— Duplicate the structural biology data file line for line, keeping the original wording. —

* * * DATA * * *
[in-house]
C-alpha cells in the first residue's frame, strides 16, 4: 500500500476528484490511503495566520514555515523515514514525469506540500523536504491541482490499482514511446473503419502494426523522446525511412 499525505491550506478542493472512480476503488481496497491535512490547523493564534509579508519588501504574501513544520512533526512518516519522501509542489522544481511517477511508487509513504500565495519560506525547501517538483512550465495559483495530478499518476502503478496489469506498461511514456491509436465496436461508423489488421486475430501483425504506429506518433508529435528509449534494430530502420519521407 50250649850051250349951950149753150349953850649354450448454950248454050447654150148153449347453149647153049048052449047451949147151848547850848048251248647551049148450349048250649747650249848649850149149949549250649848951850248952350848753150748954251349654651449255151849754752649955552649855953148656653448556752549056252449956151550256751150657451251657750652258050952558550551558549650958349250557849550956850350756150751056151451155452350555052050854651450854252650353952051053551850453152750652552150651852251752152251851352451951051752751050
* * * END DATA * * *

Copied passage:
[in-house]
C-alpha cells in the first residue's frame, strides 16, 4: 500500500476528484490511503495566520514555515523515514514525469506540500523536504491541482490499482514511446473503419502494426523522446525511412 499525505491550506478542493472512480476503488481496497491535512490547523493564534509579508519588501504574501513544520512533526512518516519522501509542489522544481511517477511508487509513504500565495519560506525547501517538483512550465495559483495530478499518476502503478496489469506498461511514456491509436465496436461508423489488421486475430501483425504506429506518433508529435528509449534494430530502420519521407 50250649850051250349951950149753150349953850649354450448454950248454050447654150148153449347453149647153049048052449047451949147151848547850848048251248647551049148450349048250649747650249848649850149149949549250649848951850248952350848753150748954251349654651449255151849754752649955552649855953148656653448556752549056252449956151550256751150657451251657750652258050952558550551558549650958349250557849550956850350756150751056151451155452350555052050854651450854252650353952051053551850453152750652552150651852251752152251851352451951051752751050